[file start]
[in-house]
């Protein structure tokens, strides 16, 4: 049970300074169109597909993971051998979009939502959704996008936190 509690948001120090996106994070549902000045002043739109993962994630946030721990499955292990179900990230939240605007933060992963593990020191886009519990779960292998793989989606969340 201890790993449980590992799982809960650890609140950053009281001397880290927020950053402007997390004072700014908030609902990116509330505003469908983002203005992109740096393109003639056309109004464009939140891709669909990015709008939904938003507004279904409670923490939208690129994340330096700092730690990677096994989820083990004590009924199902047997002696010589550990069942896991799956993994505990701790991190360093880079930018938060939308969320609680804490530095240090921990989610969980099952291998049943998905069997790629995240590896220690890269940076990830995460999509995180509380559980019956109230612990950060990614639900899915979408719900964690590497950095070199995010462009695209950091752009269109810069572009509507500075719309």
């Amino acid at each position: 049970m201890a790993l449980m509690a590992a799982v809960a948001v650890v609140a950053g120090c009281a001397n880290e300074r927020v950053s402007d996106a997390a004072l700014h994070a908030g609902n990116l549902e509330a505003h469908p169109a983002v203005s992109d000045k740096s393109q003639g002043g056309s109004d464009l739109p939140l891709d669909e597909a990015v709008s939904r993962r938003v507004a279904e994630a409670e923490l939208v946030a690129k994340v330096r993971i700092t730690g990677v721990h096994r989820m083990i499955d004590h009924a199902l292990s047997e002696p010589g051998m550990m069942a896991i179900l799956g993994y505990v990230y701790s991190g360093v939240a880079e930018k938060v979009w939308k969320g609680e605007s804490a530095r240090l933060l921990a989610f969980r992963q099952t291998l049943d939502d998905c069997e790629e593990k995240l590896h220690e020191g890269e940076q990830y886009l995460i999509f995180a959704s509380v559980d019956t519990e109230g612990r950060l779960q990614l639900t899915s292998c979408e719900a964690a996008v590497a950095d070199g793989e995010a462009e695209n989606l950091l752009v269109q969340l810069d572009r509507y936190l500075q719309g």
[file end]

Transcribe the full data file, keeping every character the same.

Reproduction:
[in-house]
């Protein structure tokens, strides 16, 4: 049970300074169109597909993971051998979009939502959704996008936190 509690948001120090996106994070549902000045002043739109993962994630946030721990499955292990179900990230939240605007933060992963593990020191886009519990779960292998793989989606969340 201890790993449980590992799982809960650890609140950053009281001397880290927020950053402007997390004072700014908030609902990116509330505003469908983002203005992109740096393109003639056309109004464009939140891709669909990015709008939904938003507004279904409670923490939208690129994340330096700092730690990677096994989820083990004590009924199902047997002696010589550990069942896991799956993994505990701790991190360093880079930018938060939308969320609680804490530095240090921990989610969980099952291998049943998905069997790629995240590896220690890269940076990830995460999509995180509380559980019956109230612990950060990614639900899915979408719900964690590497950095070199995010462009695209950091752009269109810069572009509507500075719309």
């Amino acid at each position: 049970m201890a790993l449980m509690a590992a799982v809960a948001v650890v609140a950053g120090c009281a001397n880290e300074r927020v950053s402007d996106a997390a004072l700014h994070a908030g609902n990116l549902e509330a505003h469908p169109a983002v203005s992109d000045k740096s393109q003639g002043g056309s109004d464009l739109p939140l891709d669909e597909a990015v709008s939904r993962r938003v507004a279904e994630a409670e923490l939208v946030a690129k994340v330096r993971i700092t730690g990677v721990h096994r989820m083990i499955d004590h009924a199902l292990s047997e002696p010589g051998m550990m069942a896991i179900l799956g993994y505990v990230y701790s991190g360093v939240a880079e930018k938060v979009w939308k969320g609680e605007s804490a530095r240090l933060l921990a989610f969980r992963q099952t291998l049943d939502d998905c069997e790629e593990k995240l590896h220690e020191g890269e940076q990830y886009l995460i999509f995180a959704s509380v559980d019956t519990e109230g612990r950060l779960q990614l639900t899915s292998c979408e719900a964690a996008v590497a950095d070199g793989e995010a462009e695209n989606l950091l752009v269109q969340l810069d572009r509507y936190l500075q719309g």